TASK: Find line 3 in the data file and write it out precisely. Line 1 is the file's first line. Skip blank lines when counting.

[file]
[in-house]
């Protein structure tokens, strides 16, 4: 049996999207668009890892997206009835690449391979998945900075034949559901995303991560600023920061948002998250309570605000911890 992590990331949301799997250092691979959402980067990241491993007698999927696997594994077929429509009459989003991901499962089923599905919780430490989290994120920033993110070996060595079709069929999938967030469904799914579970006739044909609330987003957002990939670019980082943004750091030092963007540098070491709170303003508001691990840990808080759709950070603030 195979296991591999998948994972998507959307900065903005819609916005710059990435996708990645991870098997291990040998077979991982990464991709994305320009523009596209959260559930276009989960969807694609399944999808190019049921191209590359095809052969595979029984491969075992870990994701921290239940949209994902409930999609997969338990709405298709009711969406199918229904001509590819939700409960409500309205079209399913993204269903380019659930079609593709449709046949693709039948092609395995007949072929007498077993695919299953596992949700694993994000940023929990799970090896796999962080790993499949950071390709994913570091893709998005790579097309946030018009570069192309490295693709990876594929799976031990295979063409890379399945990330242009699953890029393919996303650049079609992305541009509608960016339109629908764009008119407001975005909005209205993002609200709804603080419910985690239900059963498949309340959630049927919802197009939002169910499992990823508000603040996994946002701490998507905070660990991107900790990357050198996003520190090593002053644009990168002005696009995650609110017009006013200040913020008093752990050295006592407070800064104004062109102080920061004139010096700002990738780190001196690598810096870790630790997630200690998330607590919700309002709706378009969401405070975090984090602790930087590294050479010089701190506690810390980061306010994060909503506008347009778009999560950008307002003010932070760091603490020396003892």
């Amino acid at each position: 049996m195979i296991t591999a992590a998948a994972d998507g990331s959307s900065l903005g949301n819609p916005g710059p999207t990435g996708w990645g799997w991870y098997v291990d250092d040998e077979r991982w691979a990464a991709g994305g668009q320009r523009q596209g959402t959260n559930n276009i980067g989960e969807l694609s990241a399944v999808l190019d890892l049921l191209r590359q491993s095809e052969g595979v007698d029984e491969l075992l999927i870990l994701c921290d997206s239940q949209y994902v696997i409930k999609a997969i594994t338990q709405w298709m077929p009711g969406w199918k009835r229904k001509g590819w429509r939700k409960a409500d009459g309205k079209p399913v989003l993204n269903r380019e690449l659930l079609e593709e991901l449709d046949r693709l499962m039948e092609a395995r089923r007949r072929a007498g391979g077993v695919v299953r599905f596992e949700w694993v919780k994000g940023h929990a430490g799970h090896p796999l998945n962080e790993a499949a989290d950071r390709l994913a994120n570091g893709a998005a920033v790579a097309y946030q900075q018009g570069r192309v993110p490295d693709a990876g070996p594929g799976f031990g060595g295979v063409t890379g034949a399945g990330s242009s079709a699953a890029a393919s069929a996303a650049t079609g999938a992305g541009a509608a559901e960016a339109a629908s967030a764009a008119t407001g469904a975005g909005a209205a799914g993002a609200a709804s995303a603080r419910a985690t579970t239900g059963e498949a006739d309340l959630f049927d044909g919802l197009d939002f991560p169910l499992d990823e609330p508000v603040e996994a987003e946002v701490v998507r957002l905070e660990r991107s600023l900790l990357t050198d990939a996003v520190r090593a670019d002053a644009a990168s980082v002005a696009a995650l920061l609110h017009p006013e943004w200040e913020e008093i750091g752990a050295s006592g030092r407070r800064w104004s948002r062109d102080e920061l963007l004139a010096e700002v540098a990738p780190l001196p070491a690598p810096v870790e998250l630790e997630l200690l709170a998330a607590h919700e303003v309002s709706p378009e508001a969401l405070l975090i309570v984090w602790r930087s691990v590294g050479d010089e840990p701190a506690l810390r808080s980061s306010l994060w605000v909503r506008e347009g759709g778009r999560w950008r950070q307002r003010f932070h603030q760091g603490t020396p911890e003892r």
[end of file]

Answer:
């Amino acid at each position: 049996m195979i296991t591999a992590a998948a994972d998507g990331s959307s900065l903005g949301n819609p916005g710059p999207t990435g996708w990645g799997w991870y098997v291990d250092d040998e077979r991982w691979a990464a991709g994305g668009q320009r523009q596209g959402t959260n559930n276009i980067g989960e969807l694609s990241a399944v999808l190019d890892l049921l191209r590359q491993s095809e052969g595979v007698d029984e491969l075992l999927i870990l994701c921290d997206s239940q949209y994902v696997i409930k999609a997969i594994t338990q709405w298709m077929p009711g969406w199918k009835r229904k001509g590819w429509r939700k409960a409500d009459g309205k079209p399913v989003l993204n269903r380019e690449l659930l079609e593709e991901l449709d046949r693709l499962m039948e092609a395995r089923r007949r072929a007498g391979g077993v695919v299953r599905f596992e949700w694993v919780k994000g940023h929990a430490g799970h090896p796999l998945n962080e790993a499949a989290d950071r390709l994913a994120n570091g893709a998005a920033v790579a097309y946030q900075q018009g570069r192309v993110p490295d693709a990876g070996p594929g799976f031990g060595g295979v063409t890379g034949a399945g990330s242009s079709a699953a890029a393919s069929a996303a650049t079609g999938a992305g541009a509608a559901e960016a339109a629908s967030a764009a008119t407001g469904a975005g909005a209205a799914g993002a609200a709804s995303a603080r419910a985690t579970t239900g059963e498949a006739d309340l959630f049927d044909g919802l197009d939002f991560p169910l499992d990823e609330p508000v603040e996994a987003e946002v701490v998507r957002l905070e660990r991107s600023l900790l990357t050198d990939a996003v520190r090593a670019d002053a644009a990168s980082v002005a696009a995650l920061l609110h017009p006013e943004w200040e913020e008093i750091g752990a050295s006592g030092r407070r800064w104004s948002r062109d102080e920061l963007l004139a010096e700002v540098a990738p780190l001196p070491a690598p810096v870790e998250l630790e997630l200690l709170a998330a607590h919700e303003v309002s709706p378009e508001a969401l405070l975090i309570v984090w602790r930087s691990v590294g050479d010089e840990p701190a506690l810390r808080s980061s306010l994060w605000v909503r506008e347009g759709g778009r999560w950008r950070q307002r003010f932070h603030q760091g603490t020396p911890e003892r």